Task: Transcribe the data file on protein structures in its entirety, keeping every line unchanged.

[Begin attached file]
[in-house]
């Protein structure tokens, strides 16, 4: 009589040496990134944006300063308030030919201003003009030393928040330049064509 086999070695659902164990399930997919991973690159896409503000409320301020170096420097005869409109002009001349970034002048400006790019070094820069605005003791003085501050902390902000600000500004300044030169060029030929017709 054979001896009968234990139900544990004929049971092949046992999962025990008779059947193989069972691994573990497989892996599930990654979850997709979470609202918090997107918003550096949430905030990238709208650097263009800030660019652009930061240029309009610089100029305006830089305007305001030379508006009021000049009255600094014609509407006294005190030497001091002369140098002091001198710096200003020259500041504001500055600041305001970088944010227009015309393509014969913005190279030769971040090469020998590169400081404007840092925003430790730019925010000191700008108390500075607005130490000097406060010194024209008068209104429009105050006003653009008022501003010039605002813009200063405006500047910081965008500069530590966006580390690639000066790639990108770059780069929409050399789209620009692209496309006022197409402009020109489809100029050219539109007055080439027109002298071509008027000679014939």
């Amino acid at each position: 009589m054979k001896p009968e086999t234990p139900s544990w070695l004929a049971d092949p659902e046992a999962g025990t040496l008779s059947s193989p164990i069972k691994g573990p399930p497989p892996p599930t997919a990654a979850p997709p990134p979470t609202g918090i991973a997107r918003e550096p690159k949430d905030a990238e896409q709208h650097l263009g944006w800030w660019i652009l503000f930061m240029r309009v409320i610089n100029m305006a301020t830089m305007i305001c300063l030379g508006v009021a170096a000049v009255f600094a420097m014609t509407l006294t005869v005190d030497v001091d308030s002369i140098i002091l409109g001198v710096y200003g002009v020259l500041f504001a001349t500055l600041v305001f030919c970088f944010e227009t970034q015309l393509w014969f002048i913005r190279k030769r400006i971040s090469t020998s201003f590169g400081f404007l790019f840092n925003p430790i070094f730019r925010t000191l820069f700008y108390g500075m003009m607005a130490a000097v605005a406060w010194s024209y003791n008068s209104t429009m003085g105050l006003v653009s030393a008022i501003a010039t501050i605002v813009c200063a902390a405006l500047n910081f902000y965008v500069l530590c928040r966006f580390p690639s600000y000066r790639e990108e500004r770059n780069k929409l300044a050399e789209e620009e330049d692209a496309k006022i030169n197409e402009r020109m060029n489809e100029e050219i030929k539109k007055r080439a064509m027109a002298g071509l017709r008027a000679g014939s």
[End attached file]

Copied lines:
[in-house]
């Protein structure tokens, strides 16, 4: 009589040496990134944006300063308030030919201003003009030393928040330049064509 086999070695659902164990399930997919991973690159896409503000409320301020170096420097005869409109002009001349970034002048400006790019070094820069605005003791003085501050902390902000600000500004300044030169060029030929017709 054979001896009968234990139900544990004929049971092949046992999962025990008779059947193989069972691994573990497989892996599930990654979850997709979470609202918090997107918003550096949430905030990238709208650097263009800030660019652009930061240029309009610089100029305006830089305007305001030379508006009021000049009255600094014609509407006294005190030497001091002369140098002091001198710096200003020259500041504001500055600041305001970088944010227009015309393509014969913005190279030769971040090469020998590169400081404007840092925003430790730019925010000191700008108390500075607005130490000097406060010194024209008068209104429009105050006003653009008022501003010039605002813009200063405006500047910081965008500069530590966006580390690639000066790639990108770059780069929409050399789209620009692209496309006022197409402009020109489809100029050219539109007055080439027109002298071509008027000679014939």
């Amino acid at each position: 009589m054979k001896p009968e086999t234990p139900s544990w070695l004929a049971d092949p659902e046992a999962g025990t040496l008779s059947s193989p164990i069972k691994g573990p399930p497989p892996p599930t997919a990654a979850p997709p990134p979470t609202g918090i991973a997107r918003e550096p690159k949430d905030a990238e896409q709208h650097l263009g944006w800030w660019i652009l503000f930061m240029r309009v409320i610089n100029m305006a301020t830089m305007i305001c300063l030379g508006v009021a170096a000049v009255f600094a420097m014609t509407l006294t005869v005190d030497v001091d308030s002369i140098i002091l409109g001198v710096y200003g002009v020259l500041f504001a001349t500055l600041v305001f030919c970088f944010e227009t970034q015309l393509w014969f002048i913005r190279k030769r400006i971040s090469t020998s201003f590169g400081f404007l790019f840092n925003p430790i070094f730019r925010t000191l820069f700008y108390g500075m003009m607005a130490a000097v605005a406060w010194s024209y003791n008068s209104t429009m003085g105050l006003v653009s030393a008022i501003a010039t501050i605002v813009c200063a902390a405006l500047n910081f902000y965008v500069l530590c928040r966006f580390p690639s600000y000066r790639e990108e500004r770059n780069k929409l300044a050399e789209e620009e330049d692209a496309k006022i030169n197409e402009r020109m060029n489809e100029e050219i030929k539109k007055r080439a064509m027109a002298g071509l017709r008027a000679g014939s």